UDC officials said that Cropp awarded the noncompetitive contracts to JAM and to Urban Strategies. Cropp was on leave yesterday and could not be reached for comment.
Green resigned as UDC president last week after disclosures by D.C. Auditor Otis H. Troupe and the news media that Green had misspent thousands of dollars of university funds on travel, consultants and personal items. The status of Green's appointees, including Cropp, remains unclear.
University officials earlier this month terminated the contract that Cropp let with Boggs, the chief executive officer of Urban Strategies, because Boggs had not done any work for UDC, according to university sources. Boggs received $2,000 of a $20,000 noncompetitive consulting contract last March and was supposed to conduct seminars in each of the city's eight wards on unemployment among women and youth, according to UDC officials. By Aug. 15 Boggs "had not performed" at all, a UDC official said, and the university asked that he repay the $2,000 advance.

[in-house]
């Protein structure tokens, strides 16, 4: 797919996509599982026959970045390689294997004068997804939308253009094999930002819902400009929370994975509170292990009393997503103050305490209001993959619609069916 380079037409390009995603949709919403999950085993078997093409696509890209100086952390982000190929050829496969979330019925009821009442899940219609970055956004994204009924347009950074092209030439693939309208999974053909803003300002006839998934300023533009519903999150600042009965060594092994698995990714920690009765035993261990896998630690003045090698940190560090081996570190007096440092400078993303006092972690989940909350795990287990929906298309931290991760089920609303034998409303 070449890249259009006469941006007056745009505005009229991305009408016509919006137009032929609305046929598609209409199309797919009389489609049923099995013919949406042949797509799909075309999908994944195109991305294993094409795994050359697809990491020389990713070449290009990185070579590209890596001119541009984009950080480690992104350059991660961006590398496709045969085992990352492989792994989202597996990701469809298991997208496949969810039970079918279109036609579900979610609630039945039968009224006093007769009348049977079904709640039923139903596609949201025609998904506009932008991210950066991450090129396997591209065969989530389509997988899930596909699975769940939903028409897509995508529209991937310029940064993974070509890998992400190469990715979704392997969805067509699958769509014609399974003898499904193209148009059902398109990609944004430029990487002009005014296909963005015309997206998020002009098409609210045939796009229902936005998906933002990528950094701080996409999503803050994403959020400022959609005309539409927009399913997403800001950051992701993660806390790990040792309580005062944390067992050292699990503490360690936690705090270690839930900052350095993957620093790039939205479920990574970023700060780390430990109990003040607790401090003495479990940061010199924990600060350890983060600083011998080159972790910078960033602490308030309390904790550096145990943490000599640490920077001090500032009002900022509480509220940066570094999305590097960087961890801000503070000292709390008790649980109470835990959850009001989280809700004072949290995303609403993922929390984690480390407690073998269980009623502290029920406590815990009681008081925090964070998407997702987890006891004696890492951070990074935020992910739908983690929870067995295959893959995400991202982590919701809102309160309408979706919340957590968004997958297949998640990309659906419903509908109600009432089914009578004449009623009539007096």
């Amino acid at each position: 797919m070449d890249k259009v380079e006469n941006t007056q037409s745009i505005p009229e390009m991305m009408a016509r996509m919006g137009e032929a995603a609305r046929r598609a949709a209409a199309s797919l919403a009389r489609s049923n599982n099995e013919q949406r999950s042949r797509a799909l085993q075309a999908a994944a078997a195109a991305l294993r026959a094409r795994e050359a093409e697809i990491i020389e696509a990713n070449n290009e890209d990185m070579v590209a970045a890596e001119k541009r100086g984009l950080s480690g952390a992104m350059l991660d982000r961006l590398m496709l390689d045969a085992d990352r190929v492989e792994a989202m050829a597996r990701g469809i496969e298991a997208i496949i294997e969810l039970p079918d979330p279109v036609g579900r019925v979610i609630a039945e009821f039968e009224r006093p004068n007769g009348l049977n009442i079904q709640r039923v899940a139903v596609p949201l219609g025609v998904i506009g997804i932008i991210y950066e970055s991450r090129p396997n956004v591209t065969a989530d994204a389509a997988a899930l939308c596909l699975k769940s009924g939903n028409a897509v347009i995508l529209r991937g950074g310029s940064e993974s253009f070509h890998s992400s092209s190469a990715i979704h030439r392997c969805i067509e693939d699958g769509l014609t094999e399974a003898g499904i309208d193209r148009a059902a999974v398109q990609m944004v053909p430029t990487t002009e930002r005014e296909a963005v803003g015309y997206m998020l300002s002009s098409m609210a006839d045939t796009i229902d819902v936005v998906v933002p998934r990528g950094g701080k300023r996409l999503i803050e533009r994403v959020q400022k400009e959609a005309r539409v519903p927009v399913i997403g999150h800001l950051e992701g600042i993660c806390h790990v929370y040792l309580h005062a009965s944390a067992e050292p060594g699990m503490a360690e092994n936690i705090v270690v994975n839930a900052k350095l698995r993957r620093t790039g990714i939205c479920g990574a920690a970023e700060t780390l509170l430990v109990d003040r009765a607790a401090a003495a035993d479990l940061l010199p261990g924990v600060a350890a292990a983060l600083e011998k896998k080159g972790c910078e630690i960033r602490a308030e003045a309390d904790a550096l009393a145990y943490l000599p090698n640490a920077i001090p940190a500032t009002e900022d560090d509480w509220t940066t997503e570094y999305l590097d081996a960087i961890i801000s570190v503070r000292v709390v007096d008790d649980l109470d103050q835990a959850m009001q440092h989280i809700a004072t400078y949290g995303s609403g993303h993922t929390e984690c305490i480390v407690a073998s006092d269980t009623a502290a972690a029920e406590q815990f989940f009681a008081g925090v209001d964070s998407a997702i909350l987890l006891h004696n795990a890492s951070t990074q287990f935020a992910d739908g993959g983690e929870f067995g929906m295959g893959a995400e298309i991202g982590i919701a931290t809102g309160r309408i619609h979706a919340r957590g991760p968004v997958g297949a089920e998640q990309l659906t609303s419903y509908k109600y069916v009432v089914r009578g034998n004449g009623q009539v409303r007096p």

The contract was due to expire at the end of September. Boggs has not repaid the money, university sources said. He could not be reached yesterday.
Thornell Page, director of the cooperative extension service at UDC, said he was asked by UDC to coordinate the seminars and he met with Boggs several times to plan the project.
"A number of months passed and he had not conducted any seminars," Page said. "We did some planning and he agreed on what he would do, but he just never did it. Something else came up. The end result was he never did the work."
When the contract was awarded, the university justified giving it to Boggs without competitive bidding because Urban Strategies is a minority-owned firm, the sources said. District law requires that over a third of all city contracts be awarded to minority firms.
Boggs was a campaign manager for council member Jarvis, who, according to records obtained by The Post, received a $250 campaign contribution from Green last year that was paid out of university funds. Records also show that Green contributed $100 in university funds to the campaign of City Council member H.R. Crawford (D-Ward 7).